Scotland business

Patent cases 'can be heard in Scotland'

Alison Grieve with her Safetray invention
Image caption Alison Grieve's Safetray invention is protected by patents

The UK government has announced that Scotland's Court of Session will now be able to hear new patent cases.

Legal experts had warned that inventors and designers based in Scotland could lose out as a result of planned changes to the law.

In future a unified patent court will hear patent cases.

There will be up to four divisional courts in the UK - but there were originally no plans to have one in Scotland.

The Law Society of Scotland and the Faculty of Advocates had urged UK ministers to step in and change the law.

That has now happened, with Scotland's Court of Session being appointed as a venue for these claims, provided there is enough demand.

'Welcome step'

Gill Grassie, a member of the Law Society of Scotland's intellectual property law committee said: "We are delighted that the UK government has listened to our concerns.

"This is an important and very welcome step towards the goal that we have been aiming to achieve for the benefit of Scotland's IP rich business community.

"If we can secure the ultimate realisation of this goal sooner rather than later this will give businesses in Scotland, which rely upon patents to protect valuable technologies and innovation, assurance that they will be able to enforce and defend their rights in future in a local court.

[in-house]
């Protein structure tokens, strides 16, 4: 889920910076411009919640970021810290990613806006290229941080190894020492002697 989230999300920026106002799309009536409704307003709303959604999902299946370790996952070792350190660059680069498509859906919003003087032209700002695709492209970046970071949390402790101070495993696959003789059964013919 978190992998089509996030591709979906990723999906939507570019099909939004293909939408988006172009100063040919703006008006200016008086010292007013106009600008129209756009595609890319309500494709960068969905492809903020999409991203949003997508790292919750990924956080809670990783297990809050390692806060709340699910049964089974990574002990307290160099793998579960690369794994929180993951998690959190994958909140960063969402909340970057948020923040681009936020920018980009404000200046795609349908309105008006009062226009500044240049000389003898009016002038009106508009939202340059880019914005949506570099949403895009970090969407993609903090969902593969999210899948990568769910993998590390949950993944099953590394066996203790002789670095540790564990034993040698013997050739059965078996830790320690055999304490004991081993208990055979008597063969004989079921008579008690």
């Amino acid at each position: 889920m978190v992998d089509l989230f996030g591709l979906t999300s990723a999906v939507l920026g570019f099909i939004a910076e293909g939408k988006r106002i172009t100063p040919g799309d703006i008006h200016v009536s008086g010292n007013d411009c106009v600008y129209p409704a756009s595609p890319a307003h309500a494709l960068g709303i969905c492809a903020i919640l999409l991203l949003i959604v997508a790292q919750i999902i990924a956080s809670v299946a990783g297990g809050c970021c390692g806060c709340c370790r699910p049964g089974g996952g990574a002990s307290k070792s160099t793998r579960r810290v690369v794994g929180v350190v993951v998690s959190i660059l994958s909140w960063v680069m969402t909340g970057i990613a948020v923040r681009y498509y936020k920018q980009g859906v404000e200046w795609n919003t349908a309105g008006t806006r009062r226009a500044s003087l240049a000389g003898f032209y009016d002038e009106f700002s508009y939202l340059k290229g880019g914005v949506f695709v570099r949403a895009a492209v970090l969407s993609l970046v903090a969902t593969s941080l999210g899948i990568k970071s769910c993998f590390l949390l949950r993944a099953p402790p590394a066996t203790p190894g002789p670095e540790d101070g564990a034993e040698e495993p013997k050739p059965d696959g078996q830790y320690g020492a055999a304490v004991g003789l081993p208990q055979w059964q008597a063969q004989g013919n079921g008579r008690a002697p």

"Thus they will be enabled to secure the benefits this will give in terms of costs savings, convenience and certainty."

The SNP's Pete Wishart, who had campaigned for the change, said it means inventors in Scotland will no longer have to go to a more distant court in London or Europe to enforce their rights.

He said: "This is a fantastic victory for the legal establishment in Scotland. I raised these concerns through all stages of the intellectual Property Bill and am very pleased that in response to my amendments today the UK government have said that we can secure a divisional court if we can demonstrate demand.

"Not only is there demand in Scotland but there is also centuries of experience, skills and expertise in dealing with patent case in Scotland.

"It would have been patently absurd for Scotland to be denied a divisional patent court with our tradition of invention and creativity and this is great news for all businesses associated with developing our creative economy in Scotland."

Last year, countries across Europe backed the changes to patent laws designed to help inventors protect their ideas right across the continent.

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